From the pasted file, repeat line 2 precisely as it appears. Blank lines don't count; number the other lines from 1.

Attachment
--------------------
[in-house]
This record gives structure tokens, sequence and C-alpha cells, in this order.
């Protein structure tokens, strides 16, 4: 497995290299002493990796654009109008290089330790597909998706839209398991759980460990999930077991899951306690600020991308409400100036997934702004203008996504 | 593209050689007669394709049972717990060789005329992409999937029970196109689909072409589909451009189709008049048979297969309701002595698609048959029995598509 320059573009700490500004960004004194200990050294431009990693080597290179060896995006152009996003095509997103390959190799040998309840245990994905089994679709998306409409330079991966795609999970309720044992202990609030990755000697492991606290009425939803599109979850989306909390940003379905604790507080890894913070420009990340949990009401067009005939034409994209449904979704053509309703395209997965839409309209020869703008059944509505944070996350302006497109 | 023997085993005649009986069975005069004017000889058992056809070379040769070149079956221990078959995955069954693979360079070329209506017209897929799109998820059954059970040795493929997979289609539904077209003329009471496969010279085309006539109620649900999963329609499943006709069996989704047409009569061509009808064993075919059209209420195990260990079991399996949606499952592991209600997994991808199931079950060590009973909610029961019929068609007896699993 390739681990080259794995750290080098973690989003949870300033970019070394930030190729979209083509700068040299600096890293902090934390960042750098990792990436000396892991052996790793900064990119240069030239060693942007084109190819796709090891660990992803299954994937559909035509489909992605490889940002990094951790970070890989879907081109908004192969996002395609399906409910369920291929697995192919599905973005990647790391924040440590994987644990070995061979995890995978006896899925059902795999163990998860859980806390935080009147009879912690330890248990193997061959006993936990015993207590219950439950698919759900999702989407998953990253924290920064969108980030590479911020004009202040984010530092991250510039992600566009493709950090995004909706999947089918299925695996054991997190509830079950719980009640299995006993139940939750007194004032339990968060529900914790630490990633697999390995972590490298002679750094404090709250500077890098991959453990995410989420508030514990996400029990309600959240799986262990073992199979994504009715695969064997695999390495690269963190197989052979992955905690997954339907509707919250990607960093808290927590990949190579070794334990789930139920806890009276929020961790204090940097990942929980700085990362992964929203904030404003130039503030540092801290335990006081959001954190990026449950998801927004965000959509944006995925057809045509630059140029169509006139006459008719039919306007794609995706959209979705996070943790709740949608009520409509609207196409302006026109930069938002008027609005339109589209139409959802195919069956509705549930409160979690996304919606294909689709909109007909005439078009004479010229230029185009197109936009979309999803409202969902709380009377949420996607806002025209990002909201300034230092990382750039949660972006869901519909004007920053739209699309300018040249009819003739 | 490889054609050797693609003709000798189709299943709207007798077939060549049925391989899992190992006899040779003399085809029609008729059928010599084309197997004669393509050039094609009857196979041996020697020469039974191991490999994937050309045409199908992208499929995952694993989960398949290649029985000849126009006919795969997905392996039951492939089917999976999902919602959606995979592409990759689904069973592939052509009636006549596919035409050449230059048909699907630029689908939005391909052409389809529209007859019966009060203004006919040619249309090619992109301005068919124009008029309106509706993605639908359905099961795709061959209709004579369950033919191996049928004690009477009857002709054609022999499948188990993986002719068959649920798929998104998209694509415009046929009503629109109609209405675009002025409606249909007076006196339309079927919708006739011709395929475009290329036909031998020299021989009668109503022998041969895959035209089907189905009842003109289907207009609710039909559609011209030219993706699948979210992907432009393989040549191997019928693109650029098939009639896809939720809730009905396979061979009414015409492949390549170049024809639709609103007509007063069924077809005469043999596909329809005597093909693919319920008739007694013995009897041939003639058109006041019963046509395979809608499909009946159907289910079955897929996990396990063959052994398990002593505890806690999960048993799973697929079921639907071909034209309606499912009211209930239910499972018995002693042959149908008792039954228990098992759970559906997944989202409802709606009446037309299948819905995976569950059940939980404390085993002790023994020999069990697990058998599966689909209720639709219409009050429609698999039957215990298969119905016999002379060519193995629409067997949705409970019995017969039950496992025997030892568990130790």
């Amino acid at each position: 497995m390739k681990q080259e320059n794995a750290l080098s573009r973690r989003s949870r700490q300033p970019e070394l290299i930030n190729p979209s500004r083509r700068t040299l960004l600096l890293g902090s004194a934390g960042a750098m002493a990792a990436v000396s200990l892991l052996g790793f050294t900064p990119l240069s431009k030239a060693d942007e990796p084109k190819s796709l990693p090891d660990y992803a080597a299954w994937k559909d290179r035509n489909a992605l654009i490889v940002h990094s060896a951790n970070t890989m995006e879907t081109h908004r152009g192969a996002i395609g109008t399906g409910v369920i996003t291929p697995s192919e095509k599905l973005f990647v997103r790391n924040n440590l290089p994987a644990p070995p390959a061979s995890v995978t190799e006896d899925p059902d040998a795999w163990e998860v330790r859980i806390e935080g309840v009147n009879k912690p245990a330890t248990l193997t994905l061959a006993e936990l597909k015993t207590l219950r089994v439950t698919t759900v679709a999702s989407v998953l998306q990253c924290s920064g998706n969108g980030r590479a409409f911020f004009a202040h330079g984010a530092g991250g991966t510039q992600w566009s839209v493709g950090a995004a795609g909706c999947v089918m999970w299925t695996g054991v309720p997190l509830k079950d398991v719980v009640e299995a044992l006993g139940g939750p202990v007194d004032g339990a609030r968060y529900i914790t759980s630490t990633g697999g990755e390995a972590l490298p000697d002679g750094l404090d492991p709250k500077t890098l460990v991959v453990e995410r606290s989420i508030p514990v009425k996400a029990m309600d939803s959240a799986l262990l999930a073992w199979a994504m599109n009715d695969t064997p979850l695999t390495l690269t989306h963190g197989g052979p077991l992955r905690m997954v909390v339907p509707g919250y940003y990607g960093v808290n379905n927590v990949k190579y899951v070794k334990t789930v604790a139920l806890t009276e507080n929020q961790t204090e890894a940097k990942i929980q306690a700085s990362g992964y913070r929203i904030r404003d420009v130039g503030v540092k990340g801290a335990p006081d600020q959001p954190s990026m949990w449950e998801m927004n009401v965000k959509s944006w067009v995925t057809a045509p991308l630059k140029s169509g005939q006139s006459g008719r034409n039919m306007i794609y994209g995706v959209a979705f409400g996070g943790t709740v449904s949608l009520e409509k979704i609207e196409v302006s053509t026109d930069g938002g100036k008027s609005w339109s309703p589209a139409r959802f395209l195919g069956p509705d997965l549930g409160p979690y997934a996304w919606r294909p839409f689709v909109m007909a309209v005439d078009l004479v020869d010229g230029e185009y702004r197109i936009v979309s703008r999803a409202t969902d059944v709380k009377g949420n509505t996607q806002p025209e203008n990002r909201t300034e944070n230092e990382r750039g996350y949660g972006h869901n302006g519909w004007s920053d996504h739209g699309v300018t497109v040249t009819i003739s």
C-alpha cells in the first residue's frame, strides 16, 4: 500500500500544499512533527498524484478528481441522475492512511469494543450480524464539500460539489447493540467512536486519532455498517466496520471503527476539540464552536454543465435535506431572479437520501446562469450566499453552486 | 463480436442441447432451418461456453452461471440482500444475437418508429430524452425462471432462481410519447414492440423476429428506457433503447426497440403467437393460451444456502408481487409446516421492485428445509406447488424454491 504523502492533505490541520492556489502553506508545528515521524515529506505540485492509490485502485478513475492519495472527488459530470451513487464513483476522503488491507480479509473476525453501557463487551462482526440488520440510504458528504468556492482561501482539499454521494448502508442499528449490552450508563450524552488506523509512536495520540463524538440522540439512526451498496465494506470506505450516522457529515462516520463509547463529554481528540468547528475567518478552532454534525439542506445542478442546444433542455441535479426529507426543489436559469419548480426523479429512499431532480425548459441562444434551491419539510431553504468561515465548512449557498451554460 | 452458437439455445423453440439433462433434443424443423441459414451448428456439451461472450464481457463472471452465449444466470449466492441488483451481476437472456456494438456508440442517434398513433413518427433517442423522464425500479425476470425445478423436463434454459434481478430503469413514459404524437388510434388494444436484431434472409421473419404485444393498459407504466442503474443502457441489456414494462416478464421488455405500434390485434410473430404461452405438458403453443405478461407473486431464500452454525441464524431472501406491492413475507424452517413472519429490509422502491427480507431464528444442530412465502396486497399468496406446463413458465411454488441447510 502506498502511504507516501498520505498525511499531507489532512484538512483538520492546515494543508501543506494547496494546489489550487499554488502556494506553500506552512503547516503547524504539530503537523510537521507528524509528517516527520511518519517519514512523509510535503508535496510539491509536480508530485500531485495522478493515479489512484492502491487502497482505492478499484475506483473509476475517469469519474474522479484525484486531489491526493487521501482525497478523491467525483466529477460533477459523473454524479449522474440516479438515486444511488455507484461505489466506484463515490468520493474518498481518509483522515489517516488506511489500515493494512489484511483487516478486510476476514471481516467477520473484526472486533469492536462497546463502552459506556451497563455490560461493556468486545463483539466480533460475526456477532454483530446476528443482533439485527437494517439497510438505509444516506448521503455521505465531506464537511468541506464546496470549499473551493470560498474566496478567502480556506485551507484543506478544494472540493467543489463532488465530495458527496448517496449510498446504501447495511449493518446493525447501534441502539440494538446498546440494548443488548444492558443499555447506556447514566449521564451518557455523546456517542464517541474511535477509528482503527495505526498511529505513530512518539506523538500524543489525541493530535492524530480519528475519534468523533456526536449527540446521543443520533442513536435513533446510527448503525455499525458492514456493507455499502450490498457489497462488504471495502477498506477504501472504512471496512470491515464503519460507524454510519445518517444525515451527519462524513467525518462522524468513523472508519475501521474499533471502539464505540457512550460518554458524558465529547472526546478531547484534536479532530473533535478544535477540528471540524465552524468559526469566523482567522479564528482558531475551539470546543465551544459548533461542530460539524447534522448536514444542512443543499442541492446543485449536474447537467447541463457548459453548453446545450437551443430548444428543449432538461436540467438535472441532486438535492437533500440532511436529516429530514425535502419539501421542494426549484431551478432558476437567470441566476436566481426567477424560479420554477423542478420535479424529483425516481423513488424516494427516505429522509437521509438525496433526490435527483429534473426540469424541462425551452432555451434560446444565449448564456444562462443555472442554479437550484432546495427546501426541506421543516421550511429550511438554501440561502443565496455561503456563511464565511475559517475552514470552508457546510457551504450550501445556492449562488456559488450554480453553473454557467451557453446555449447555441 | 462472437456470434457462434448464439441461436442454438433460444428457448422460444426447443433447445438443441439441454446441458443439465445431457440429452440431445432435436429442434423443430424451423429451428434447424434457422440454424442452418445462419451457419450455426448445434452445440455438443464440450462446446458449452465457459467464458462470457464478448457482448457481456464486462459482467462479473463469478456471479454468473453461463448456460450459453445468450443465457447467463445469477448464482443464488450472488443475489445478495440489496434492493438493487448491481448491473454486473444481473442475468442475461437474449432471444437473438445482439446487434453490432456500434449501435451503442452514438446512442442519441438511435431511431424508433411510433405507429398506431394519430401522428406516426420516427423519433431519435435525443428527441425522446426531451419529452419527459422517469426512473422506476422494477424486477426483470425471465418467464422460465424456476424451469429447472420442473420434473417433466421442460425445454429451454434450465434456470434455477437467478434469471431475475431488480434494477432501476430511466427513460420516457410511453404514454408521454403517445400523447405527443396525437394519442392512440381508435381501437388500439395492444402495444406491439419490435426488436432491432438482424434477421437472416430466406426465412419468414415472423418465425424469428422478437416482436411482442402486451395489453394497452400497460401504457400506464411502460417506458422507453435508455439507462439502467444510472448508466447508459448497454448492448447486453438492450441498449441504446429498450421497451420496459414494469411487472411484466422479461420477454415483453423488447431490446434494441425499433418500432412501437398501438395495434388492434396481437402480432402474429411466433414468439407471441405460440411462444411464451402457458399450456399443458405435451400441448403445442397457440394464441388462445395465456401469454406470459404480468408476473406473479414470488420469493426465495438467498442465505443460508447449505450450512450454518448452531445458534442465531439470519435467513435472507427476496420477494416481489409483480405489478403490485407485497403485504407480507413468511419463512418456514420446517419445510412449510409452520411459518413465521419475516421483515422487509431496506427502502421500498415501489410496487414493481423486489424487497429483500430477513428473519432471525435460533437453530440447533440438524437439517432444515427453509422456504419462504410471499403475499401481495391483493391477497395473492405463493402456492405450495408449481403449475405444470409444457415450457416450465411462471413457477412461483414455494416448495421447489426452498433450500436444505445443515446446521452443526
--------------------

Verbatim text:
This record gives structure tokens, sequence and C-alpha cells, in this order.